During his years of working in city government, Joliet City Manager David Hales said that he’s found that the best way for pedestrians to get around is on a sidewalk.
“I’ve seen fatalities,” said Hales during Monday night’s pre-council meeting.
“You don’t want both youth and adults walking in the street, especially at night,” he said, “The safest place for them to walk even if it’s for a portion of a block is on a sidewalk.”
Hales made his comments during a discussion with the city council ahead of Tuesday night’s city council meeting when the council voted unanimously to grant a waiver to Redeem Church of god in Christ at the construction site of a new church at 1040 S. Rowell Ave.
Under the waiver granted by the city council, the church will not have to install public sidewalks or public street lighting.
In March, the council approved a $3.5 million sales tax rebate plan for the new 7-acre home for Hawk Motors that also waived requirements to install sidewalks along Caton Farm Road but kept in place sidewalk installation along Route 59.
Under previous city managers, Hales said that he was told that developers looking for a waiver of public improvements would often get approved by the city manager’s office. Hales said that he was looking to bring more consistency to the process however, and was asking for more guidance from the city council.
Following a review, Hales said that city ordinance doesn’t in fact give him the power to waive the public improvements for construction projects something the city council is called to do after the matter is considered by the city’s zoning board of appeals.
“The thing that sometimes happens is inconsistency,” he said of the process that was in place before his tenure.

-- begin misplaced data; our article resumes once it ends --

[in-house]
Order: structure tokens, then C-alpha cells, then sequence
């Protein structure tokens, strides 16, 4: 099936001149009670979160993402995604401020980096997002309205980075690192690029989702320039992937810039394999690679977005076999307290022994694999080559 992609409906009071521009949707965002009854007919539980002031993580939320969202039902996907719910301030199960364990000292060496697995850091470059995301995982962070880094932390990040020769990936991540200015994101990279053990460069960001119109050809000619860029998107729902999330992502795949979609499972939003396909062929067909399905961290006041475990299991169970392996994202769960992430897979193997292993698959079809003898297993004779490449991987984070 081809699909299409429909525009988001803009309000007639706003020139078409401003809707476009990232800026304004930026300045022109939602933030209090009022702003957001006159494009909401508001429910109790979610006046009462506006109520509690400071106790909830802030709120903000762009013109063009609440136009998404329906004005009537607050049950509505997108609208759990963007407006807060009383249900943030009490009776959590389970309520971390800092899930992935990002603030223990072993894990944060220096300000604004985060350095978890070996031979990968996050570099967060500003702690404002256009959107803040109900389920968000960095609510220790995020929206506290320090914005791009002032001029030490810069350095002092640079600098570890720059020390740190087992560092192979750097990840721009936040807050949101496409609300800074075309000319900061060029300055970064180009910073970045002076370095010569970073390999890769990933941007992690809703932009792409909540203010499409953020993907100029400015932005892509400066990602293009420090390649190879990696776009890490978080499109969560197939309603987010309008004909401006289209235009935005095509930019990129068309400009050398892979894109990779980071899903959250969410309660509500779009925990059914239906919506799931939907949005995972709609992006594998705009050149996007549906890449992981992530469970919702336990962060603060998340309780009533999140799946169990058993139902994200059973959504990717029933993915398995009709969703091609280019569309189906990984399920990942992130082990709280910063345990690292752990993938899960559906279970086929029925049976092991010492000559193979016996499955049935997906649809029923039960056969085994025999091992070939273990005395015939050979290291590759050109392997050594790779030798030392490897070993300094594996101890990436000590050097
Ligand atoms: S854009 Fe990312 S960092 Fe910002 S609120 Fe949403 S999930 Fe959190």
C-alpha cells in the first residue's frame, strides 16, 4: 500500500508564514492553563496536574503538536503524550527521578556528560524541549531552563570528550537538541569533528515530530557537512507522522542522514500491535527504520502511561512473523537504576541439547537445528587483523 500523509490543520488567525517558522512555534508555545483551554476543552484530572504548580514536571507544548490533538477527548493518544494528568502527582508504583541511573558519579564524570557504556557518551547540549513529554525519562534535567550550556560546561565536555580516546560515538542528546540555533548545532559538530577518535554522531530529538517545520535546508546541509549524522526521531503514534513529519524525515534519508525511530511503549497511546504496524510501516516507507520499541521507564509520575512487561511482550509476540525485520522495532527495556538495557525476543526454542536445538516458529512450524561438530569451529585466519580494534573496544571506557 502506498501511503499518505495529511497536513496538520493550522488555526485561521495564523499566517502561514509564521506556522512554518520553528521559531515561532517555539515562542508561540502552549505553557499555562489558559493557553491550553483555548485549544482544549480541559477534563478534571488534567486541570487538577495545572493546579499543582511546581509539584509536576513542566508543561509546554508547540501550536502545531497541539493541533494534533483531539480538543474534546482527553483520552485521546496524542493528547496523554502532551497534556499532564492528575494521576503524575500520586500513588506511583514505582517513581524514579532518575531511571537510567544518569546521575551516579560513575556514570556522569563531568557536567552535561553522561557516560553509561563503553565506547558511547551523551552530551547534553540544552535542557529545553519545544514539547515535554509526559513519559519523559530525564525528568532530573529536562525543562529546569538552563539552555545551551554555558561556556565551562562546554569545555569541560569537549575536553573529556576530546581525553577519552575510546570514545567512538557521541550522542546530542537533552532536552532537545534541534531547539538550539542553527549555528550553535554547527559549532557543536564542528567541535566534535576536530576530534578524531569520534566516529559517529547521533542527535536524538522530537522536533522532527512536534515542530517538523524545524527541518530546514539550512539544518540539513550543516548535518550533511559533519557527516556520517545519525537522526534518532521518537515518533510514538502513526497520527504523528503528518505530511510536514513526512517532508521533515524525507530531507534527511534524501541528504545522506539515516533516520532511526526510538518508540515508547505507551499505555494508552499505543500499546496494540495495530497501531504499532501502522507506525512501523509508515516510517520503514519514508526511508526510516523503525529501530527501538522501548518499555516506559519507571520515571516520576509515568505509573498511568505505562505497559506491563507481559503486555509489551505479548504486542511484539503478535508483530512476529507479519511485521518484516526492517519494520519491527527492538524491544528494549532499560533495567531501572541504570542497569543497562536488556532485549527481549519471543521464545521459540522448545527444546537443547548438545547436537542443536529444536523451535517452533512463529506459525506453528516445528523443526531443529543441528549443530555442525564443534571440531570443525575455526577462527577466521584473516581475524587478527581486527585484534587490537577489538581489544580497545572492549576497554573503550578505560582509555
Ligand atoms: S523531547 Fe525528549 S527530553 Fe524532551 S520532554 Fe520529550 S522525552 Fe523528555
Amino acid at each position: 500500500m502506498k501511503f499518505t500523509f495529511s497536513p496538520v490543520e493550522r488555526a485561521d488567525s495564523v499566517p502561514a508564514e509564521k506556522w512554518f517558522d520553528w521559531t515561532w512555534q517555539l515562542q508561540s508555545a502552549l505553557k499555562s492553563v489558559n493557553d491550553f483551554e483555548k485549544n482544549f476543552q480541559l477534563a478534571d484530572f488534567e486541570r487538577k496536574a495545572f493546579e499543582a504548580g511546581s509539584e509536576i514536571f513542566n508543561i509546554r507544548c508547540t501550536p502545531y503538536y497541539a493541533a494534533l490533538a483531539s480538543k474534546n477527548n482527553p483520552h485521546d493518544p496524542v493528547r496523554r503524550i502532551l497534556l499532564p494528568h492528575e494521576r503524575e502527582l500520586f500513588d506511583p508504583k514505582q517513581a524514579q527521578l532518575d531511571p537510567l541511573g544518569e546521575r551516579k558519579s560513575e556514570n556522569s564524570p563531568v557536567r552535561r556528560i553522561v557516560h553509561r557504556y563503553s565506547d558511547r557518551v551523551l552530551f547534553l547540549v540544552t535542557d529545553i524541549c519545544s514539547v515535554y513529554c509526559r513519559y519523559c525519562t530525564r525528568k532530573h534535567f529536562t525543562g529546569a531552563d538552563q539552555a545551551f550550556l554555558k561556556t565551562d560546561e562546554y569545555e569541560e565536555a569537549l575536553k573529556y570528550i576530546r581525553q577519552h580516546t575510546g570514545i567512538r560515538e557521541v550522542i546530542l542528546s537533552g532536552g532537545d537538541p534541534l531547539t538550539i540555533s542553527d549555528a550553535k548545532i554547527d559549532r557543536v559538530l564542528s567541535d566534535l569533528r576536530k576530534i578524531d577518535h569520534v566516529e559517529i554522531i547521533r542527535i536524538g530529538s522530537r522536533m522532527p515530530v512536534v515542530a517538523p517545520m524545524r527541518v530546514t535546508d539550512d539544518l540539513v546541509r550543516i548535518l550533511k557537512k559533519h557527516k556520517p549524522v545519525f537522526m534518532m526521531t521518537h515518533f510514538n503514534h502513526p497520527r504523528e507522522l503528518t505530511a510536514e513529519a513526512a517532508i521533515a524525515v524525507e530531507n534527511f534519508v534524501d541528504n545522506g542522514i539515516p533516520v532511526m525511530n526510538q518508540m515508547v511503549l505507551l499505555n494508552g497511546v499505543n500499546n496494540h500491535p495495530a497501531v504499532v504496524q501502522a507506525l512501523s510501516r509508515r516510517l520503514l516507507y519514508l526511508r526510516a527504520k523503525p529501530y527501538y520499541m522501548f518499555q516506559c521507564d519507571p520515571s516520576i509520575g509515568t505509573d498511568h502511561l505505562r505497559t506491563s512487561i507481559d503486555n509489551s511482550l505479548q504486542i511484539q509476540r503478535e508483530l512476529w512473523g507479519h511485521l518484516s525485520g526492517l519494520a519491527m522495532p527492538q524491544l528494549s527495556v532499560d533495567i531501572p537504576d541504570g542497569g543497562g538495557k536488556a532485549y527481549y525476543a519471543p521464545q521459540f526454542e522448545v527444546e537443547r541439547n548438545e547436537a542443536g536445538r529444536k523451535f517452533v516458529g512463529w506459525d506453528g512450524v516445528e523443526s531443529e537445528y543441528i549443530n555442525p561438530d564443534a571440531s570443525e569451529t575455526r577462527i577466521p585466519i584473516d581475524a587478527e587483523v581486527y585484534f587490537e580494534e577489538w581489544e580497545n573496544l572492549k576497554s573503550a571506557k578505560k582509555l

Waiving the requirements now, said Hales, could result in tax payers footing the bill if the improvements need to be made later.
“Unfortunately over my career we often times say that a sidewalk is not needed,” said Hales.
Hales said that he’s seen other government bodies embrace the principal of having “new growth pay its own way.”
He said that putting in the sidewalk and lighting later could be more disruptive to the area and ultimately be more costly.
“The best time to put in new improvements especially sidewalks, curb and gutter is at the time of development,” said Hales.
“If the applicant, new growth, doesn’t pay for it, who does?,” he asked, adding, “and usually that ends up being the tax payer.”
City council member Jan Quillman on Monday asked whether waiving the sidewalk requirement would expose the city or the church to legal action if a pedestrian is injured or killed. City attorney Martin Shanahan said that most likely both entities would be sued but that the city may have some legal immunity under Illinois law.
Howard Wright, a representative of the church said that the group applied for permits in January with the understanding that the sidewalk and street light requirements would be waived. Money for the project has been budgeted and spent at this stage as the group prepares to start construction, he said.
He said that the church will be set back far enough that congregants will not use the public sidewalk and will have sufficient lighting from the church’s parking lot.
“We’ve spent our monies at this point,” said Wright, “because some promises were made.”
“It’s really disparaging for us.”